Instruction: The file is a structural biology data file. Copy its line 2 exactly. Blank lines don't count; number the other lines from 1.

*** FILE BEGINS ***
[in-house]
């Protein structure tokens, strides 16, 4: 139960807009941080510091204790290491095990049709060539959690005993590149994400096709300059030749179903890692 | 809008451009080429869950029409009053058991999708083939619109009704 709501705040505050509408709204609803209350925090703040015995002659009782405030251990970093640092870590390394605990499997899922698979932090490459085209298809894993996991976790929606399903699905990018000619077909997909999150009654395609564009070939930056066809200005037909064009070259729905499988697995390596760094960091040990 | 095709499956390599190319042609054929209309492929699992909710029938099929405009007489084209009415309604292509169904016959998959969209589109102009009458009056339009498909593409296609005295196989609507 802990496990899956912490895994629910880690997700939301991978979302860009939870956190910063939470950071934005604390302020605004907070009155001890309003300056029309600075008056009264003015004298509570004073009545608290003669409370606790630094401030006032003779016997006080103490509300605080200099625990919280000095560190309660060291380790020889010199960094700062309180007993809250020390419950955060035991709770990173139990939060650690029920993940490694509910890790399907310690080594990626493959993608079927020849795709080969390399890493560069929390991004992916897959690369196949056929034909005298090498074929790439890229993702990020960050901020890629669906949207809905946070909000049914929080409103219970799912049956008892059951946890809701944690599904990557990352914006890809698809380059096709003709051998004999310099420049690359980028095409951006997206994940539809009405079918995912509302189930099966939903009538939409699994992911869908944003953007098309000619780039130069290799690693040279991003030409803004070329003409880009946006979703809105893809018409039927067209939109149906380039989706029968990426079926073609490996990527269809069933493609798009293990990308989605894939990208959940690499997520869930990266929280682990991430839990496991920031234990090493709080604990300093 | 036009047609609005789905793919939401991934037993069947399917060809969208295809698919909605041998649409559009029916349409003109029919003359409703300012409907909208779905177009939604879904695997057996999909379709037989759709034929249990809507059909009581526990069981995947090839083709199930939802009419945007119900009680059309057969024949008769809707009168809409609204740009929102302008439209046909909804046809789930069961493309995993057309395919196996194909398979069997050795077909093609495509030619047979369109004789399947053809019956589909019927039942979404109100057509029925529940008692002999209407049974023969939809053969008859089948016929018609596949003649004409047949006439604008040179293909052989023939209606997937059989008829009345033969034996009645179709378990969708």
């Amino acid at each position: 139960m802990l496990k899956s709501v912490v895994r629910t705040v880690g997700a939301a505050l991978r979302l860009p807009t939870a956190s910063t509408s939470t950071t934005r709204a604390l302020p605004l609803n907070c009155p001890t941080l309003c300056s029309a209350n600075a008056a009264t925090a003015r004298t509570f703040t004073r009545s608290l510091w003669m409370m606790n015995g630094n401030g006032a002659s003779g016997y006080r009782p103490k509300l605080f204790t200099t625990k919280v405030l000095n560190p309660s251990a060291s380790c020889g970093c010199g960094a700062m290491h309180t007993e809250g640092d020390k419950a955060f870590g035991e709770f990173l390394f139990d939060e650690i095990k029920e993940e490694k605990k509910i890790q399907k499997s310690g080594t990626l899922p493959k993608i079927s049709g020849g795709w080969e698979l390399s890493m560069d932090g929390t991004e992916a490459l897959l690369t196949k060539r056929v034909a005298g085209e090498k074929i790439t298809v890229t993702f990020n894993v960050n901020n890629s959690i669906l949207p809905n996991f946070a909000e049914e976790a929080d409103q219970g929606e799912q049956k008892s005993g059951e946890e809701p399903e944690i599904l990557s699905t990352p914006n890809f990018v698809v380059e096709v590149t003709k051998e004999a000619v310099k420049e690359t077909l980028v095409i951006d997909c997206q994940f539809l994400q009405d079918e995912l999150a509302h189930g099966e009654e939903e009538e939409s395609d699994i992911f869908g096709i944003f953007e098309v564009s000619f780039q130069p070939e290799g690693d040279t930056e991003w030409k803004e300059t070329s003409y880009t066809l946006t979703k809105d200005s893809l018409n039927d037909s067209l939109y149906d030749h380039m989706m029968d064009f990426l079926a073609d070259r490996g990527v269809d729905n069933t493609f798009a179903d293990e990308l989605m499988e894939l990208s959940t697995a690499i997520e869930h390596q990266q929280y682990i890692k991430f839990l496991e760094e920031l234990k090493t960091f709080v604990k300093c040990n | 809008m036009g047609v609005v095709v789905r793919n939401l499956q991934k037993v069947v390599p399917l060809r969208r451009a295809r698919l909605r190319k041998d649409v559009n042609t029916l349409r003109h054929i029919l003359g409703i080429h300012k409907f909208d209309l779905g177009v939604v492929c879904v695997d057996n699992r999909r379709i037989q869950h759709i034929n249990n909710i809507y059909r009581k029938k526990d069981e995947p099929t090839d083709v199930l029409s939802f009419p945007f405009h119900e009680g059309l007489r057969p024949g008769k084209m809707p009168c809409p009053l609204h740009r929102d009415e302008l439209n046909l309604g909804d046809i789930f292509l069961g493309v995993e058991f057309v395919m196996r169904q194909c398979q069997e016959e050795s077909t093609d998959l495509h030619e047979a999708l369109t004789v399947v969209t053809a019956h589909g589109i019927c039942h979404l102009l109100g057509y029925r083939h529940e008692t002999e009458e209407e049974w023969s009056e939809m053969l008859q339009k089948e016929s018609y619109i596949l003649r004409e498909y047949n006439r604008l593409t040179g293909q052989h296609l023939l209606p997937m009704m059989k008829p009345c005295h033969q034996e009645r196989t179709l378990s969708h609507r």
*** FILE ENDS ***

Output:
């Protein structure tokens, strides 16, 4: 139960807009941080510091204790290491095990049709060539959690005993590149994400096709300059030749179903890692 | 809008451009080429869950029409009053058991999708083939619109009704 709501705040505050509408709204609803209350925090703040015995002659009782405030251990970093640092870590390394605990499997899922698979932090490459085209298809894993996991976790929606399903699905990018000619077909997909999150009654395609564009070939930056066809200005037909064009070259729905499988697995390596760094960091040990 | 095709499956390599190319042609054929209309492929699992909710029938099929405009007489084209009415309604292509169904016959998959969209589109102009009458009056339009498909593409296609005295196989609507 802990496990899956912490895994629910880690997700939301991978979302860009939870956190910063939470950071934005604390302020605004907070009155001890309003300056029309600075008056009264003015004298509570004073009545608290003669409370606790630094401030006032003779016997006080103490509300605080200099625990919280000095560190309660060291380790020889010199960094700062309180007993809250020390419950955060035991709770990173139990939060650690029920993940490694509910890790399907310690080594990626493959993608079927020849795709080969390399890493560069929390991004992916897959690369196949056929034909005298090498074929790439890229993702990020960050901020890629669906949207809905946070909000049914929080409103219970799912049956008892059951946890809701944690599904990557990352914006890809698809380059096709003709051998004999310099420049690359980028095409951006997206994940539809009405079918995912509302189930099966939903009538939409699994992911869908944003953007098309000619780039130069290799690693040279991003030409803004070329003409880009946006979703809105893809018409039927067209939109149906380039989706029968990426079926073609490996990527269809069933493609798009293990990308989605894939990208959940690499997520869930990266929280682990991430839990496991920031234990090493709080604990300093 | 036009047609609005789905793919939401991934037993069947399917060809969208295809698919909605041998649409559009029916349409003109029919003359409703300012409907909208779905177009939604879904695997057996999909379709037989759709034929249990809507059909009581526990069981995947090839083709199930939802009419945007119900009680059309057969024949008769809707009168809409609204740009929102302008439209046909909804046809789930069961493309995993057309395919196996194909398979069997050795077909093609495509030619047979369109004789399947053809019956589909019927039942979404109100057509029925529940008692002999209407049974023969939809053969008859089948016929018609596949003649004409047949006439604008040179293909052989023939209606997937059989008829009345033969034996009645179709378990969708």